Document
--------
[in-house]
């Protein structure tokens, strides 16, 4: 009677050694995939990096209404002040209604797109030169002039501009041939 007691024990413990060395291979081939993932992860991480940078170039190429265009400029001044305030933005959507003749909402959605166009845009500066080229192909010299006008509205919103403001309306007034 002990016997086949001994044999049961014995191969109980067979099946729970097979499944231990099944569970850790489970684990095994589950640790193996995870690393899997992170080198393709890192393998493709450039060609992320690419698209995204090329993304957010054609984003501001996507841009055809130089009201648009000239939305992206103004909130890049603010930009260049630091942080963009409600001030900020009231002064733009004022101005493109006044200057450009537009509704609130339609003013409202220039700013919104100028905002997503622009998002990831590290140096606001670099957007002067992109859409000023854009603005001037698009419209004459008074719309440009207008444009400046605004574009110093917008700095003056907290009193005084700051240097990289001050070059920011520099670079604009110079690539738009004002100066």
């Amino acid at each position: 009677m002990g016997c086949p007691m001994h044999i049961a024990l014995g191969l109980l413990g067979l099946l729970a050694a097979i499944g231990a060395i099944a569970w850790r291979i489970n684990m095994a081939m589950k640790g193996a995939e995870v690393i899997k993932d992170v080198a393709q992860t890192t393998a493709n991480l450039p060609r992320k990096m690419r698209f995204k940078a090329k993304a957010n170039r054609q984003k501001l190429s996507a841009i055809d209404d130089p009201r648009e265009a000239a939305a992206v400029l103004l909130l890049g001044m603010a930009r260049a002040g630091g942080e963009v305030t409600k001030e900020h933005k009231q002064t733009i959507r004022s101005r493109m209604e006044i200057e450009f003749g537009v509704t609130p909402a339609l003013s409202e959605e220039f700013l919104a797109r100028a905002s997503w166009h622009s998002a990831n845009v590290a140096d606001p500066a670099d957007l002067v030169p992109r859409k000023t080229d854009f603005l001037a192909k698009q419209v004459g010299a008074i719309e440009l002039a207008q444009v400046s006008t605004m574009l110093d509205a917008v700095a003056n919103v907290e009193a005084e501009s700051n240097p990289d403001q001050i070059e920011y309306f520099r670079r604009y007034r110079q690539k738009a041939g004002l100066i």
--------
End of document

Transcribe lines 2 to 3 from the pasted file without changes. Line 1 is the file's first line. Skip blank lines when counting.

């Protein structure tokens, strides 16, 4: 009677050694995939990096209404002040209604797109030169002039501009041939 007691024990413990060395291979081939993932992860991480940078170039190429265009400029001044305030933005959507003749909402959605166009845009500066080229192909010299006008509205919103403001309306007034 002990016997086949001994044999049961014995191969109980067979099946729970097979499944231990099944569970850790489970684990095994589950640790193996995870690393899997992170080198393709890192393998493709450039060609992320690419698209995204090329993304957010054609984003501001996507841009055809130089009201648009000239939305992206103004909130890049603010930009260049630091942080963009409600001030900020009231002064733009004022101005493109006044200057450009537009509704609130339609003013409202220039700013919104100028905002997503622009998002990831590290140096606001670099957007002067992109859409000023854009603005001037698009419209004459008074719309440009207008444009400046605004574009110093917008700095003056907290009193005084700051240097990289001050070059920011520099670079604009110079690539738009004002100066």
């Amino acid at each position: 009677m002990g016997c086949p007691m001994h044999i049961a024990l014995g191969l109980l413990g067979l099946l729970a050694a097979i499944g231990a060395i099944a569970w850790r291979i489970n684990m095994a081939m589950k640790g193996a995939e995870v690393i899997k993932d992170v080198a393709q992860t890192t393998a493709n991480l450039p060609r992320k990096m690419r698209f995204k940078a090329k993304a957010n170039r054609q984003k501001l190429s996507a841009i055809d209404d130089p009201r648009e265009a000239a939305a992206v400029l103004l909130l890049g001044m603010a930009r260049a002040g630091g942080e963009v305030t409600k001030e900020h933005k009231q002064t733009i959507r004022s101005r493109m209604e006044i200057e450009f003749g537009v509704t609130p909402a339609l003013s409202e959605e220039f700013l919104a797109r100028a905002s997503w166009h622009s998002a990831n845009v590290a140096d606001p500066a670099d957007l002067v030169p992109r859409k000023t080229d854009f603005l001037a192909k698009q419209v004459g010299a008074i719309e440009l002039a207008q444009v400046s006008t605004m574009l110093d509205a917008v700095a003056n919103v907290e009193a005084e501009s700051n240097p990289d403001q001050i070059e920011y309306f520099r670079r604009y007034r110079q690539k738009a041939g004002l100066i």